U.S. Marines – United States Marine Corps

Archive for March, 2011

Assault Course

Recruit Scott Herma, Platoon 3247, trudges through one of the tunnels of Janson’s Thrust, a bayonet assault course where recruits don real bayonets and use teamwork as they seek and destroy simulated tire-enemies

From learning discipline through practicing drill to learning to focus in chaos at the rifle range, Marine recruits are constantly saturated with information and skills to help them become well-rounded warriors who can maintain the standards set by Marines from the past and present.
As training progresses, recruits are required to learn and exhibit more lessons and skills they acquired through 12 weeks of training and apply them to their final test, the Crucible.

The Marines of Company L, who have overcome every challenge Marine Corps recruit training has presented thus far, can attest to the Corps’ progressive nature of training.

The Crucible is a 54-hour training event held at Edson Range, Marine Corps Base Camp Pendleton, Calif., which requires Marine recruits to overcome mentally and physically-demanding obstacles as a team. They undergo a simulated combat stress which consists of food and sleep deprivation before, claiming the title, Marine.

“From time to time, infantry will advance farther than the supply lines have,” said Sgt. Trent R. Topolski, drill instructor, Platoon 3248. “Marines won’t always have everything they might expect and need to be able to ration their gear and adapt to overcome those kinds of situations.” (continue reading…)

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Bulgarian Immigrant becomes Marine

The U.S. Marine Corps is made up of people that come from all over the world, from every clime and place. Recruit Cvetomir V. Cvetkov, Platoon 1074, Company D., 1st Recruit Training Battalion is a native of Bulgaria, who joined the Marine Corps because he said he wanted to be one of the best.While getting his degree in accounting at the National and Worth Economy School in Bulgaria, Cvetkov began to work on coming to America on a student visa during the summer of 2003.

Cvetkov traveled to America to earn extra money by working a summer job at Six Flags Great America, in Chicago with some of his fellow classmates from his school. On their advice that he took the opportunity to earn extra money during the summer, improve his English, and explore new things.

“I decided I wanted to stay in America because there is still a lot of corruption in Bulgaria, and my younger brother is also here in the United States,” he said.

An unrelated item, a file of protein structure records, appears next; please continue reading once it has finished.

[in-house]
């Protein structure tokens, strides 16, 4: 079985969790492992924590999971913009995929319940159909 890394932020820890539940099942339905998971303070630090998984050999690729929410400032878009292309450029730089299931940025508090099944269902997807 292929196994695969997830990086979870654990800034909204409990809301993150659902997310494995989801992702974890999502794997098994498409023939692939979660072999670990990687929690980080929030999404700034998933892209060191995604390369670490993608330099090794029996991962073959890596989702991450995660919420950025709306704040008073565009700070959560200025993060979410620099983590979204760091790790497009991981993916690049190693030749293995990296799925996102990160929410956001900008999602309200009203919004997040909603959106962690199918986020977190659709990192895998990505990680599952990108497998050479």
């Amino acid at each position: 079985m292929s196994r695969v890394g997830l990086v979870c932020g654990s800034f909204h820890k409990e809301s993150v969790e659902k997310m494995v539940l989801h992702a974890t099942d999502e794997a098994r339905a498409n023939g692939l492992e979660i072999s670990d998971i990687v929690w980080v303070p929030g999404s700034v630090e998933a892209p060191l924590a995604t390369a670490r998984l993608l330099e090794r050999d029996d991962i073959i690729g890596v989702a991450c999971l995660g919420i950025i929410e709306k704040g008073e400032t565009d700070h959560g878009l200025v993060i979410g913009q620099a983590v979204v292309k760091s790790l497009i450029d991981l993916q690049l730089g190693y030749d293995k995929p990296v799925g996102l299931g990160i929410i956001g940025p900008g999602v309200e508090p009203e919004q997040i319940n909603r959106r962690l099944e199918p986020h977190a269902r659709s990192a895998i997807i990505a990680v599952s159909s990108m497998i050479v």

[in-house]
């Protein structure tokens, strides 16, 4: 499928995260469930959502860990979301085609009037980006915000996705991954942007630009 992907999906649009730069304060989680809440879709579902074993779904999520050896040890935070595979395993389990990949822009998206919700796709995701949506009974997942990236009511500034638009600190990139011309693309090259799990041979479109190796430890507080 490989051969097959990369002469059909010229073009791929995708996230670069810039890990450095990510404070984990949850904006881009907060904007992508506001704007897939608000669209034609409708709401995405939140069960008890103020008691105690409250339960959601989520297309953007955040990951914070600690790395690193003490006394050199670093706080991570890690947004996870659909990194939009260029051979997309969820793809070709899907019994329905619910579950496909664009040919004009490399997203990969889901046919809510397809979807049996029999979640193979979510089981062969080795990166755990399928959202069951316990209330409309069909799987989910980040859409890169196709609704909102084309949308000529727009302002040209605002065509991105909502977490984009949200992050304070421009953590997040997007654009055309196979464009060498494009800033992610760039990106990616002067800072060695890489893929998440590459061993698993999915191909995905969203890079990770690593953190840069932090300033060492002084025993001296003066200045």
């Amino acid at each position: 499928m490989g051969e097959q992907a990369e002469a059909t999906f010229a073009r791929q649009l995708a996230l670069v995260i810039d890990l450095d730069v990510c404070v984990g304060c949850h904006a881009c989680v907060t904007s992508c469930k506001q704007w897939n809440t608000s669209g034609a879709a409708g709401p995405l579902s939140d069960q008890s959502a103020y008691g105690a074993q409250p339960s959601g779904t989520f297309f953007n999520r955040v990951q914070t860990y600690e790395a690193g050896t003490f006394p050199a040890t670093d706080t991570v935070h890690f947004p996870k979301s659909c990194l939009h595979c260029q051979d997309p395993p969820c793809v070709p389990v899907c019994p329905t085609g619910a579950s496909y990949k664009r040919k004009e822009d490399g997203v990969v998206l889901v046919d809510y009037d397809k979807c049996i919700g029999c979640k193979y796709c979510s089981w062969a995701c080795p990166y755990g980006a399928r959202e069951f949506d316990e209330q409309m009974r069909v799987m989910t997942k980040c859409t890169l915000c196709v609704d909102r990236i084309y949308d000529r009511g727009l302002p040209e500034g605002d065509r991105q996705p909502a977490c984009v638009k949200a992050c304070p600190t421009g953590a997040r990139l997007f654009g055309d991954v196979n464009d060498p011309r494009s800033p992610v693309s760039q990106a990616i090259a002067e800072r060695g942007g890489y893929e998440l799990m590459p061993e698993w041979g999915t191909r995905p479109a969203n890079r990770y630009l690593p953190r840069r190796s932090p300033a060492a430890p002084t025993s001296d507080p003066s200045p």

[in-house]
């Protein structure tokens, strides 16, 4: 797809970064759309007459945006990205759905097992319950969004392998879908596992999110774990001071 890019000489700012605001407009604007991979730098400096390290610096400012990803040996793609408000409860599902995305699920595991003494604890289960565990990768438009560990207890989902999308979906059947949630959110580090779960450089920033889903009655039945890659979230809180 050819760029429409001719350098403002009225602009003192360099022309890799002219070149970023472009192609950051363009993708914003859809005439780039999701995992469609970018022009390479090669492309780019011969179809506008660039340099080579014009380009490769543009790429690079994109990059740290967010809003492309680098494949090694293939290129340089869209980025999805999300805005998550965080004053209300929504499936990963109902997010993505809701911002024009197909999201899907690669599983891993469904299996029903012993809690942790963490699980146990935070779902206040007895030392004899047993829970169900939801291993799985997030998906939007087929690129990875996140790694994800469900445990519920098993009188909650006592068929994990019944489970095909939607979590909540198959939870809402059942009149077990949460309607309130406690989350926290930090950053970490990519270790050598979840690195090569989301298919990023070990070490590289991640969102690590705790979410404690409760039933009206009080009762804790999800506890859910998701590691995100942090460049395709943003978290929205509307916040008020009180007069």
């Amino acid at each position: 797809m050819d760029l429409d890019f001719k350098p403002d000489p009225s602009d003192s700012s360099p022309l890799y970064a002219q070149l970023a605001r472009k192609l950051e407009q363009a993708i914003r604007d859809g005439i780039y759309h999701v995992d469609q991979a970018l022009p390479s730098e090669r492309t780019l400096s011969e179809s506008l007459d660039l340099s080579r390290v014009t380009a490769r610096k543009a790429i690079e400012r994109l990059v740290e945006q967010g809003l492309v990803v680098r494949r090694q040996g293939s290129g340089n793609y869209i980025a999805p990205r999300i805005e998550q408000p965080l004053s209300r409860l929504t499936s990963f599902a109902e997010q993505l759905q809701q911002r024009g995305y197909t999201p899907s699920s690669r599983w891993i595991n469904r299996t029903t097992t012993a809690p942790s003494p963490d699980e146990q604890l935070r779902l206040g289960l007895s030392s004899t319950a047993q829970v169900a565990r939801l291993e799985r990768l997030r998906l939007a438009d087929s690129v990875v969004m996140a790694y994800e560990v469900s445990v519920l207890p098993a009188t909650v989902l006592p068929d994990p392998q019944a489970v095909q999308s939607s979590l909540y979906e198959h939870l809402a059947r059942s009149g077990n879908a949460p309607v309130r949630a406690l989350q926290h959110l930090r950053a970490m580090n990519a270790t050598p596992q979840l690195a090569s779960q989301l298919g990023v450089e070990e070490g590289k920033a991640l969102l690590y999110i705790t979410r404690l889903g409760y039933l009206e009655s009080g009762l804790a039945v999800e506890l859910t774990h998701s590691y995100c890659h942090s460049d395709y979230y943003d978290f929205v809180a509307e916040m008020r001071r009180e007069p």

In 2006, after he obtained his degree, Cvetkov decided to immigrate to America. Since his degree was not recognized in the U.S., and the Corps wouldn’t recognize a student visa in order to enlist, he took up a job as a bartender and a limo driver, with intensions to eventually start college in the states. (continue reading…)

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New Father in Marines

The brutal physical conditioning, constant mental stress and desolation of emotional distance is enough to make the experience of Mar

 

ine Corps recruit training hard. Pvt. Jonathan Dean, however, had two more reasons to stress during his time aboard Marine Corps Recruit Depot San Diego.Dean arrived at MCRD on Dec. 13, 2010. Just two weeks later, after spending Christmas apart from his family and his wife of nearly two years, Dean learned that his wife had given birth to twins.

“I received a Red Cross message the night of December 27,” said Dean. “Obviously, I knew they were going to be born while I was here (aboard MCRD), but it still came as quite a shock.”

After Dean received the news, he had a hard time concentrating on his training, according to Gunnery Sgt. Michael Blua, senior drill instructor, platoon 2171, Company H. (continue reading…)

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Drilling Discipline in Recruits

Discipline is defined at Parris Island as the instant, willing obedience to orders.

Recruits demonstrate their understanding of this trait during the ninth week of recruit training, when platoons face off in a competition called Final Drill.

“Drill is the foundation of discipline,” said Staff Sgt. Jorge Guerrero, the senior drill instructor for Platoon 1012, Bravo Company, 1st Recruit Training Battalion. “It shows the recruits’ abilities to follow orders no matter the circumstance.”

From the moment recruits arrive on Parris Island, they are taught the basic fundamentals of drill.

Guerrero said there is an overwhelming difference between recruits competing in Initial Drill, their first test of proficiency and Final Drill.

“Their precision and attention to detail has improved a great deal by that time,” said Guerrero, of Harlingen, Texas. “During week nine, the transformation from civilian to Marine is almost complete. You don’t see that during the week of Initial Drill.” (continue reading…)

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